Monday, February 28, 2022

Rachel Pastan's recent novel, 'In the Field' (Delphinium, 2021), has won the National Book Foundation's inaugural Science + Literature award. 

Portrait of Rachel Pastan
Rachel Pastan (Photo: Andy Shelter)

Rachel Pastan (MFA, 1990) is the author of four novels, most recently In the Field. Her previous novel, Alena, was named an Editors’ Choice in the New York Times Book Review. The daughter of a molecular geneticist and a poet, she has worked as editor-at-large at the Institute of Contemporary Art in Philadelphia, and taught fiction writing at the Bennington Writing Seminars, Swarthmore College, and elsewhere.

In the Field

In 1923, having persuaded her resistant mother to send her to college, Kate Croft falls in love with science. Painfully rebuffed by a girl she longs for, and in flight from her own confusing sexuality, Kate finds refuge in the calm rationality of biology: its vision of a deeply interconnected world, and the promise that the new field of genetics can explain the way people are.

But science, too, turns out to be marred by human weakness. Despite her hard work and extraordinary gifts, Kate struggles, facing discrimination, competition, and scientific theft. At the same time, a love affair is threatened by Kate’s obsession with figuring out the meaning of the puzzling changes she sees in her experiments. The novel explores what it takes to triumph in the ruthless world of mid-20th-century genetics, following Kate as she decides what she is—and is not—willing to sacrifice to succeed.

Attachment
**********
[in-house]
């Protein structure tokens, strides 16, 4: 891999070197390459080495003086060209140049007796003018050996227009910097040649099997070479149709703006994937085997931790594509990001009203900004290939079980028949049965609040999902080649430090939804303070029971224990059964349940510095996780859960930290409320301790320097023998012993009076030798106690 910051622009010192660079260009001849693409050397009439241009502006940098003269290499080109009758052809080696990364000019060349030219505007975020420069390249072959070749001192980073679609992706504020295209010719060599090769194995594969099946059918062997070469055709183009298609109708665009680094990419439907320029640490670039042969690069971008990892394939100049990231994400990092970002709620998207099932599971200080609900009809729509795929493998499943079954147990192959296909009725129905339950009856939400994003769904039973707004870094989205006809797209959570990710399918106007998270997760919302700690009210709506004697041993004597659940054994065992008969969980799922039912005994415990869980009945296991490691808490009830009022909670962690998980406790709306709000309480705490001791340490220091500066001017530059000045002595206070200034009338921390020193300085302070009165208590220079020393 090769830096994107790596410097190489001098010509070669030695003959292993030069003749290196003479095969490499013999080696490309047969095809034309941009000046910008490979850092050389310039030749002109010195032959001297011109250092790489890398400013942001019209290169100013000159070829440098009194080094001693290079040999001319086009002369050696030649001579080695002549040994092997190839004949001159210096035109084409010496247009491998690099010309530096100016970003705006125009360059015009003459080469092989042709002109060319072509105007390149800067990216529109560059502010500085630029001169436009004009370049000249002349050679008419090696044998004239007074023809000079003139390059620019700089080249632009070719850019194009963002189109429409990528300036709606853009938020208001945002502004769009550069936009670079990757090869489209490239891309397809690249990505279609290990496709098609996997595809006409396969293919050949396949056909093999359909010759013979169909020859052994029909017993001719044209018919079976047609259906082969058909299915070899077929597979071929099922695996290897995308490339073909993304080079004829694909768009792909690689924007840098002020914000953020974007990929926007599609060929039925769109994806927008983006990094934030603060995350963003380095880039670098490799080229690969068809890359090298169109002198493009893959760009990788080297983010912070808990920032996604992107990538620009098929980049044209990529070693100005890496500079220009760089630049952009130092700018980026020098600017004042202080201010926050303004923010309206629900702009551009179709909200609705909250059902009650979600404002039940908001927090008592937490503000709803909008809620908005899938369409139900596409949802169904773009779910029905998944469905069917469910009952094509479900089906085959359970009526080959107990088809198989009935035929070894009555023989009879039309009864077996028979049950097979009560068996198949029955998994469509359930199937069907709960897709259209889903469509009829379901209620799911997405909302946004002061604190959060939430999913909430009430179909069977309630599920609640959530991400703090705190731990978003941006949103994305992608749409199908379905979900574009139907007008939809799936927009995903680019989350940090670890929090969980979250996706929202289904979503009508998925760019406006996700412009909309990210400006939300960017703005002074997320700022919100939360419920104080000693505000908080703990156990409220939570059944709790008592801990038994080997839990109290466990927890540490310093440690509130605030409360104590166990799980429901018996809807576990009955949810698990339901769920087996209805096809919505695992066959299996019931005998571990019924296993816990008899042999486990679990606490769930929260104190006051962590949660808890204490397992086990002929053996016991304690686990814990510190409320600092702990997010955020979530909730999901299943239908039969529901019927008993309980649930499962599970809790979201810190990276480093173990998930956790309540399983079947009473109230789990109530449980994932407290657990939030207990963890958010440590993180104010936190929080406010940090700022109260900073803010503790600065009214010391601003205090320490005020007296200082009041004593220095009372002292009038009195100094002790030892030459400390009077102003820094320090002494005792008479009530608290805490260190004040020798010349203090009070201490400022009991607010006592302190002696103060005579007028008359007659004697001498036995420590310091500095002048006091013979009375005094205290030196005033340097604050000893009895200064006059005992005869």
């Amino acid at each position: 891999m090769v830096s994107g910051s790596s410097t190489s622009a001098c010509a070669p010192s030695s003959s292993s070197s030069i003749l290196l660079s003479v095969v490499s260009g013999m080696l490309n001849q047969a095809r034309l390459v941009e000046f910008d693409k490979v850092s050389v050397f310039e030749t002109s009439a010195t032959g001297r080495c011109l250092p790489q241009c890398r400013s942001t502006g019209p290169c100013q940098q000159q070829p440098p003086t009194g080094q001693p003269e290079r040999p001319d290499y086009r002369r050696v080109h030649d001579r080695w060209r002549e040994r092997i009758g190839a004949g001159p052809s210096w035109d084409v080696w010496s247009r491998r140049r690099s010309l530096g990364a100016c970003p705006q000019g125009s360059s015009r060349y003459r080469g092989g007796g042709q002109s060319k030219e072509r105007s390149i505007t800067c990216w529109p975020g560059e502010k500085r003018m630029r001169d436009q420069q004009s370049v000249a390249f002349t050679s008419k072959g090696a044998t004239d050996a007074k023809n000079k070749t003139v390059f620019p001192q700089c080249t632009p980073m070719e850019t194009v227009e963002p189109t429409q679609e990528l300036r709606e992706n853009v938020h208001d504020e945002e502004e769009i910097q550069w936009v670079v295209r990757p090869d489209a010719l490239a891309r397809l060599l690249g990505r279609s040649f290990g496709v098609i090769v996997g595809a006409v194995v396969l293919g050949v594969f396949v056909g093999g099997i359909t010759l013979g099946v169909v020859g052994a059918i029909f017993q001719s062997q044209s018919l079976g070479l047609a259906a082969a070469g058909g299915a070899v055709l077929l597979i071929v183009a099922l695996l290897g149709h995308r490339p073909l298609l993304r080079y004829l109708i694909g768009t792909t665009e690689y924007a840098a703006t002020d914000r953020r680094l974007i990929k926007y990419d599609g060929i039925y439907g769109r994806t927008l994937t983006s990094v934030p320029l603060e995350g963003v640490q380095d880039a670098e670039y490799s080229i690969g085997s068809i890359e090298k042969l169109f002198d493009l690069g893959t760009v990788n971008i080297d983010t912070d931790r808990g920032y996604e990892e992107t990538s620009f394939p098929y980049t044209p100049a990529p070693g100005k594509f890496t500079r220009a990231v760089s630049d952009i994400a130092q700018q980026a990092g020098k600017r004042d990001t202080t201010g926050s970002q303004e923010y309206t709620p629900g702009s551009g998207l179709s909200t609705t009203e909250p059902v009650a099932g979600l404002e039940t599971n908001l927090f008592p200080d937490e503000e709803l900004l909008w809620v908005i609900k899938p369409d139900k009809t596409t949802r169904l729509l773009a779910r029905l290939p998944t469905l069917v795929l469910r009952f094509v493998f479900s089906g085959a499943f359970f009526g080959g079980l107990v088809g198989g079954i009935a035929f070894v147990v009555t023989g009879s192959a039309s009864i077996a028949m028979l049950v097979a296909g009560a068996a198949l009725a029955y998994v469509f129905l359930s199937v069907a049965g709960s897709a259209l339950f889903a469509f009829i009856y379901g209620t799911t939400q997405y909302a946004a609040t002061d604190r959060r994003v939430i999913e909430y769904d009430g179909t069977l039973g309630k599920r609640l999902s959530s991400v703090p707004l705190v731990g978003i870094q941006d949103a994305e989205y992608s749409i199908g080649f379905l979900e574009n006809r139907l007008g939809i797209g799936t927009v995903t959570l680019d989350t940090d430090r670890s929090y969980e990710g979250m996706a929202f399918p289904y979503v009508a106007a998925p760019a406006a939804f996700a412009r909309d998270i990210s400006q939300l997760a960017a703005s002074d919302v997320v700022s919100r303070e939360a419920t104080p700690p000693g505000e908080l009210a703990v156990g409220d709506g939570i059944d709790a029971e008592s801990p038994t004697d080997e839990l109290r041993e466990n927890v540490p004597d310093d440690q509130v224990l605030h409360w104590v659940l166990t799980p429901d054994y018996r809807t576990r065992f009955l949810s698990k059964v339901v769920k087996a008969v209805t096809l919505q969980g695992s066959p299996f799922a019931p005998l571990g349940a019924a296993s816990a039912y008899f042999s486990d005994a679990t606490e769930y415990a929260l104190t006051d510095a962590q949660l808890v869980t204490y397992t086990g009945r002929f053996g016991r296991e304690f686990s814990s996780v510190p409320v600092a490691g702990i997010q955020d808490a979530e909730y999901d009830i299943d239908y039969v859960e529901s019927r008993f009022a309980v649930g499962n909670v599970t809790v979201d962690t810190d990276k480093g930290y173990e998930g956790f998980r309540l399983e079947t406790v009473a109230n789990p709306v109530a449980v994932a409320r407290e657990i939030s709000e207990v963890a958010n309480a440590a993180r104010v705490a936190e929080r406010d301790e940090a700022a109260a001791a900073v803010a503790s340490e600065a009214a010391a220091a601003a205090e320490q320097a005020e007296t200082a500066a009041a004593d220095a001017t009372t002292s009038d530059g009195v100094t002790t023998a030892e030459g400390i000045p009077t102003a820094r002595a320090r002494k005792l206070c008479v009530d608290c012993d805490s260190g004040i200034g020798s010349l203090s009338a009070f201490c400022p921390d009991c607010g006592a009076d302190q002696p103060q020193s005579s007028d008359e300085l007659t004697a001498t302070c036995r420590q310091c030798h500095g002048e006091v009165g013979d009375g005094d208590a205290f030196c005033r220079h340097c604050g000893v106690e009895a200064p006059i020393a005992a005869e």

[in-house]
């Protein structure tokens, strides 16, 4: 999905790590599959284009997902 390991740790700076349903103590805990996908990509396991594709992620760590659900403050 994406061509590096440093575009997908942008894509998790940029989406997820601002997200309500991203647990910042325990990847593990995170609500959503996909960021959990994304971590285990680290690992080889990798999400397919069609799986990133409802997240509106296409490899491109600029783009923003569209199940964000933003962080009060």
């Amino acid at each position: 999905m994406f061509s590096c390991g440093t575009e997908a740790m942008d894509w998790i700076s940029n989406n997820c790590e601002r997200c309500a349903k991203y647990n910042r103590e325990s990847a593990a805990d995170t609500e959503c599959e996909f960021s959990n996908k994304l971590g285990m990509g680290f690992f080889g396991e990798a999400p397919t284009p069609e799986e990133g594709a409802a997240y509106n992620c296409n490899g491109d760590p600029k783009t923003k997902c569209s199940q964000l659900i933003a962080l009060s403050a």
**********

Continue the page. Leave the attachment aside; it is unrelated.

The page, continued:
Committee's citation:

In vivid, well-crafted prose, Rachel Pastan’s novel In the Field brings us into the professional and private life of a dedicated female geneticist, born in the 1920s, whose challenges and sacrifices illustrate how science, far from being impersonal, is practiced by people—how the pursuit of knowledge is shaped by the social norms and preconceptions that limit our behavior as individuals, and delay the acceptance of new ideas by the scientific community.”